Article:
Which French wines are most in demand amongst your customers?
Good value Burgundy is in great demand as well as in short supply.
You also have a larger than average Champagne and sparkling wine range - what is your best seller and how do other sparkling wines fare?
Our house Champagne which is Pol Roger is our best selling Champagne, and I love that this is still a family owned property with great ethos and the juice isn't too bad either! Prosecco is still popular, though not to the extent of a few years ago. We don't really sell any entry level Prosecco and the ones we do offer are from the dedicated Prosecco producing house, Massotina. Cava also sells well, but English sparkling wine is expensive and on a par with Champagne price-wise, so if people are going to drink sparkling wine, they tend to go for Champagne.
And what about rosé? Is that a big seller for you, and if so what styles and producing regions do well?
Sales are reasonable, particularly during the warmer months, with Provence still the most preferred region.
What else is particularly in demand at the moment amongst your customers?
Spain is very popular for both white and reds. We are also seeing a trend towards aged rosés with some oak ageing. These tend to be on the upper scale of pricing.**
How well do wines from less familiar producing countries such as Lebanon, Slovenia and Georgia sell?
Lebanon has always been popular but the Eastern European countries are making great strides in their quality and hence demand is on the rise.
The restaurant trade can sometimes be slightly greedy, but it's important not to take the mickey
Would you say your customers are quite adventurous in their wine choices, or do they tend to stick to the tried and trusted?
Customers who are knowledgeable about wines are the more adventurous, while the regular customers who do not have a deep knowledge about wines tend to play safe and order what they have drunk before.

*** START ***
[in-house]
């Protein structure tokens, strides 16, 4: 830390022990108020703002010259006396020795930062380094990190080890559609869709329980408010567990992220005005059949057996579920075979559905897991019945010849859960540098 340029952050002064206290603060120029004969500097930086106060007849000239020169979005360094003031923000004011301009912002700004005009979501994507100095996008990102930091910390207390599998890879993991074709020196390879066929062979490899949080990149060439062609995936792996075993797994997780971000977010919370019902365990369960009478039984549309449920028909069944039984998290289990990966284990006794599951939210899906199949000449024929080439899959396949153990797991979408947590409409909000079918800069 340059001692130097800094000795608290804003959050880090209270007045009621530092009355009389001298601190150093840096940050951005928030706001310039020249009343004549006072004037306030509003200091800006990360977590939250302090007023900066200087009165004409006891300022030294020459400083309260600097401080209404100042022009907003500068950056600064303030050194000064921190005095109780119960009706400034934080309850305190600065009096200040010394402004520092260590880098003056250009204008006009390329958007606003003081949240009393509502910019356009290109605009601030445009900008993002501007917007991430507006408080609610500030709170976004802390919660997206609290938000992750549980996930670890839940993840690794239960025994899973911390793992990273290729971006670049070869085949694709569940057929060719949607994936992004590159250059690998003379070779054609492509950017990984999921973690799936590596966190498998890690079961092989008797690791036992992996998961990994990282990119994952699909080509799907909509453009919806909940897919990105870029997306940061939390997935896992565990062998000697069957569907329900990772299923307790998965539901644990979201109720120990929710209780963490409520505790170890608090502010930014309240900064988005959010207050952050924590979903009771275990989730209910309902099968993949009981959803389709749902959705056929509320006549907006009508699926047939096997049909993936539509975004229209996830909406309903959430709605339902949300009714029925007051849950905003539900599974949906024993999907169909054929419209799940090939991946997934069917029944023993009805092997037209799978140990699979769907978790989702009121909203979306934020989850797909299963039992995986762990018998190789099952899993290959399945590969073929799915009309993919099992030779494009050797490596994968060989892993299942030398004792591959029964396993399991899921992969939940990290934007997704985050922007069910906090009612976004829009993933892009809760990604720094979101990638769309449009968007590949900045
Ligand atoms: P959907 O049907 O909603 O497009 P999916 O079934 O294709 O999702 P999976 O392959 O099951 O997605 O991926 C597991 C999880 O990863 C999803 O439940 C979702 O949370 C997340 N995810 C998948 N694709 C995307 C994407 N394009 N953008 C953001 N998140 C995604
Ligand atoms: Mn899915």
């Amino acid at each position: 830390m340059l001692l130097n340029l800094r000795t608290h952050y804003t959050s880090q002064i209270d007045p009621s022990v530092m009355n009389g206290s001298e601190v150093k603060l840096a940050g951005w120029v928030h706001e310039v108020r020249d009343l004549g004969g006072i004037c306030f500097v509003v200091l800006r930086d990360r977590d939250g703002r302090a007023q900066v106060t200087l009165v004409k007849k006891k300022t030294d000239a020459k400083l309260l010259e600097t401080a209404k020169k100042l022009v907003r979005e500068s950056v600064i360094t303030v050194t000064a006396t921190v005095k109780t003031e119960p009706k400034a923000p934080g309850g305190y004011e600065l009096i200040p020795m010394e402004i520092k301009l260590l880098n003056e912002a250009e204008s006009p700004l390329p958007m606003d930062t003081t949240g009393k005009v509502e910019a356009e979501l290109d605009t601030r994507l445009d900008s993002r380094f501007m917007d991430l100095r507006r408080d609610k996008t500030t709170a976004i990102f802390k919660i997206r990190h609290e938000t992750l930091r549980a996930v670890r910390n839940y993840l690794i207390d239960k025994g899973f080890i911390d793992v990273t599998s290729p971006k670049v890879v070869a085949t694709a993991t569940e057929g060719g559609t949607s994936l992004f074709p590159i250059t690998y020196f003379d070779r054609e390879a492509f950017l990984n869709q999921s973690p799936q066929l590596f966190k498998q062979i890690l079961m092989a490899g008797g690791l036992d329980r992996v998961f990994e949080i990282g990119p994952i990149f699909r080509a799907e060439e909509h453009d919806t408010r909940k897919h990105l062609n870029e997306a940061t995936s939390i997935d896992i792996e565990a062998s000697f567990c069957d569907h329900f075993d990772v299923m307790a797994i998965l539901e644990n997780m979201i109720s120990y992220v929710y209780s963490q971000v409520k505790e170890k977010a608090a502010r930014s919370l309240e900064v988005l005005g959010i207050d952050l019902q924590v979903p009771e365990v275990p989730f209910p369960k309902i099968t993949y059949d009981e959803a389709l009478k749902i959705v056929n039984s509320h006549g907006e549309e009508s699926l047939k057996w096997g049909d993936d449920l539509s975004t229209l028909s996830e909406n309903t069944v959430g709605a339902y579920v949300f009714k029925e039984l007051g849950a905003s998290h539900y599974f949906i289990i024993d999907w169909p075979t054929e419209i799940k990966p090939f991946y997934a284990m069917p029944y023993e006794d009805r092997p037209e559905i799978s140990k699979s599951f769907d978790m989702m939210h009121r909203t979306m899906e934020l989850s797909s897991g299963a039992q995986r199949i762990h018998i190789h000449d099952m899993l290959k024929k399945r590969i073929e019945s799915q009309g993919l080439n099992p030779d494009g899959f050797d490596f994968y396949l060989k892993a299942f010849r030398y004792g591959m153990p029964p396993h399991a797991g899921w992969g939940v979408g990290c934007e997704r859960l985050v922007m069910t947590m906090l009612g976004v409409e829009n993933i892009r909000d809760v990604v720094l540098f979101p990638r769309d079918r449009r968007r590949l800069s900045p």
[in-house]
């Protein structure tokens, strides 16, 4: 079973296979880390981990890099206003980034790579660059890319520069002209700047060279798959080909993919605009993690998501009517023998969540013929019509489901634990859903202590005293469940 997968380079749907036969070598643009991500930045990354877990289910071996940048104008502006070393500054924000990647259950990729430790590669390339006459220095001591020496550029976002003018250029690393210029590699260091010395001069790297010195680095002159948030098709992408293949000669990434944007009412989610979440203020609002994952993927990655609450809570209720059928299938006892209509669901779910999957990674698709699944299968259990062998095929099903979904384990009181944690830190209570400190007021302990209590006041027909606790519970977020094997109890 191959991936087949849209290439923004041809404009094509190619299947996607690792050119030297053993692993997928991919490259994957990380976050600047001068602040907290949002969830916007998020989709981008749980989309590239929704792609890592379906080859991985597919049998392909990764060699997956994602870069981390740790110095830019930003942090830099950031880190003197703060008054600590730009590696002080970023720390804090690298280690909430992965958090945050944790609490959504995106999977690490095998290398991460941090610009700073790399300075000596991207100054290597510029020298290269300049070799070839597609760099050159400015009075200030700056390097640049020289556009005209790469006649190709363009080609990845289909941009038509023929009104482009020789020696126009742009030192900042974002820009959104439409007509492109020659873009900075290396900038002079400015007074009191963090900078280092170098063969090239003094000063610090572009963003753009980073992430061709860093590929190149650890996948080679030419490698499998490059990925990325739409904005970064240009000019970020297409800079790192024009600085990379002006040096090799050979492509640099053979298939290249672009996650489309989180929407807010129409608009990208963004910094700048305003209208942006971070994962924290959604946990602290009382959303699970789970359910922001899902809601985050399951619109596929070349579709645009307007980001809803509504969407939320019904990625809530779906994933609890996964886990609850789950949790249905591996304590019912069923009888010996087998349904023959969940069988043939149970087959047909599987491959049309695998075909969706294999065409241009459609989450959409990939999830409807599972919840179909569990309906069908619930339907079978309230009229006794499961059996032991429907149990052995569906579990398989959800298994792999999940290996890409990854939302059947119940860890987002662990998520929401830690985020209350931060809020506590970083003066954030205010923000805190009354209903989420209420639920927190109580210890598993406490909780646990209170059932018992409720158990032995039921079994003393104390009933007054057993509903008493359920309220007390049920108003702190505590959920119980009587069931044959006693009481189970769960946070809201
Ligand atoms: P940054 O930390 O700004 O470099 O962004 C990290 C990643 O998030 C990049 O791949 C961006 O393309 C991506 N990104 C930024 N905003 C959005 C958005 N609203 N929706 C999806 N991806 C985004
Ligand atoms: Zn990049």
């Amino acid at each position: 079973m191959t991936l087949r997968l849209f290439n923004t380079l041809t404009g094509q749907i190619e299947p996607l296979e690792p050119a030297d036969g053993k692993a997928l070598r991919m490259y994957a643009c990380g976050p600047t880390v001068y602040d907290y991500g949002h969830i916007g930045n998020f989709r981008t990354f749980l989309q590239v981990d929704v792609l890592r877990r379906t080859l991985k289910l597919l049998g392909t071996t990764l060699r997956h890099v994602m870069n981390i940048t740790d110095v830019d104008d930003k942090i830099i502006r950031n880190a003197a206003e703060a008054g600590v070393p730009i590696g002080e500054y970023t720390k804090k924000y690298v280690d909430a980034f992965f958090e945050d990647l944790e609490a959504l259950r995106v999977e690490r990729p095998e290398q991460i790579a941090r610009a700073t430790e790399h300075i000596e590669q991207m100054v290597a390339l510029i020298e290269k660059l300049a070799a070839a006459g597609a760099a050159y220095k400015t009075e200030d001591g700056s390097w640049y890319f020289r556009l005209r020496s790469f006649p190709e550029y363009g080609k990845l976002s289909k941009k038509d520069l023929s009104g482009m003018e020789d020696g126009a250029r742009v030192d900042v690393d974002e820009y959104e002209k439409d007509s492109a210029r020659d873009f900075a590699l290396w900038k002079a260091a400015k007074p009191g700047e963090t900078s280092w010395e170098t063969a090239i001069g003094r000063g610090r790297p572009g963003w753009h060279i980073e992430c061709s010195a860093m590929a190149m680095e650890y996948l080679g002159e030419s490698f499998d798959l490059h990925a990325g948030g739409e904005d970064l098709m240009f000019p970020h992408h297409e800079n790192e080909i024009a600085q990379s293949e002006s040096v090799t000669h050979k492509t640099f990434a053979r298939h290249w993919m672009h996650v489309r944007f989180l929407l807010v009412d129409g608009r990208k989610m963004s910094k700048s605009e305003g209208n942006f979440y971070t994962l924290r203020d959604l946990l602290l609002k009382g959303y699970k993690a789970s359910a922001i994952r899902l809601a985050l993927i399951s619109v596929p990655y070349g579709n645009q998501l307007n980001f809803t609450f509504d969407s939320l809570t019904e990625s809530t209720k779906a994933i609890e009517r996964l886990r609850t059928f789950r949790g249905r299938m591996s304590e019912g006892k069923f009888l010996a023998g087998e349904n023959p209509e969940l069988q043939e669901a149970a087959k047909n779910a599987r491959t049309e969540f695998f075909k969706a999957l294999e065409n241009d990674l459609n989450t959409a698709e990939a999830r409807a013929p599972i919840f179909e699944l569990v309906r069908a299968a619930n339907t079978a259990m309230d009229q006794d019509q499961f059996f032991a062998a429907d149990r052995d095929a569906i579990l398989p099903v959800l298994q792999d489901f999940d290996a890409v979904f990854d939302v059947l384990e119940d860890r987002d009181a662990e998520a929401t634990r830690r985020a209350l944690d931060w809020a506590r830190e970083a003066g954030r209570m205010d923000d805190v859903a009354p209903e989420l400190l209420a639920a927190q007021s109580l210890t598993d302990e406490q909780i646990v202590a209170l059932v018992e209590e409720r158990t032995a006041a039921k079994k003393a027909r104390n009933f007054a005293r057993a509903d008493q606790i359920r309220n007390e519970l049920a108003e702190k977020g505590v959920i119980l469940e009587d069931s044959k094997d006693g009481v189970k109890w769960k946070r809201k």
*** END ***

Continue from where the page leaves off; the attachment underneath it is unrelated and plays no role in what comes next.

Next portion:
How do you go about discovering and buying your wine and how do you keep the list manageable?
Mainly by attending tastings - and I only buy from wholesalers who operate in the Irish market as I prefer to spend my money within the local economy. It’s becoming tougher every year as the list grows. I spend about one day a week on the wine list to update it.
How easy is it to pair wine with Nepalese food and what would you say makes a perfect match?
Perfectly. As Nepal is not a wine producing country we do not have any allegiance to any particular food pairing with certain wines. Nepalese food is spicy but not hot so therefore, we can pair most wines with our food in the restaurant. For example, Bandel tareko (barbecued pork ) is great with a good Pinot Noir
What about pricing - how price sensitive are your customers nowadays?
Always, the restaurant trade can sometimes be slightly greedy, but it’s important not to take the mickey out of the markup which really varies. Value wines would be higher in terms of percentage but higher end wines work better on cash margin.
And finally, what does it mean to win the Star Wine List of the Year awards?
It’s a great honour and nice to be vindicated for all our hard work and investment.
Premium - turning into Pro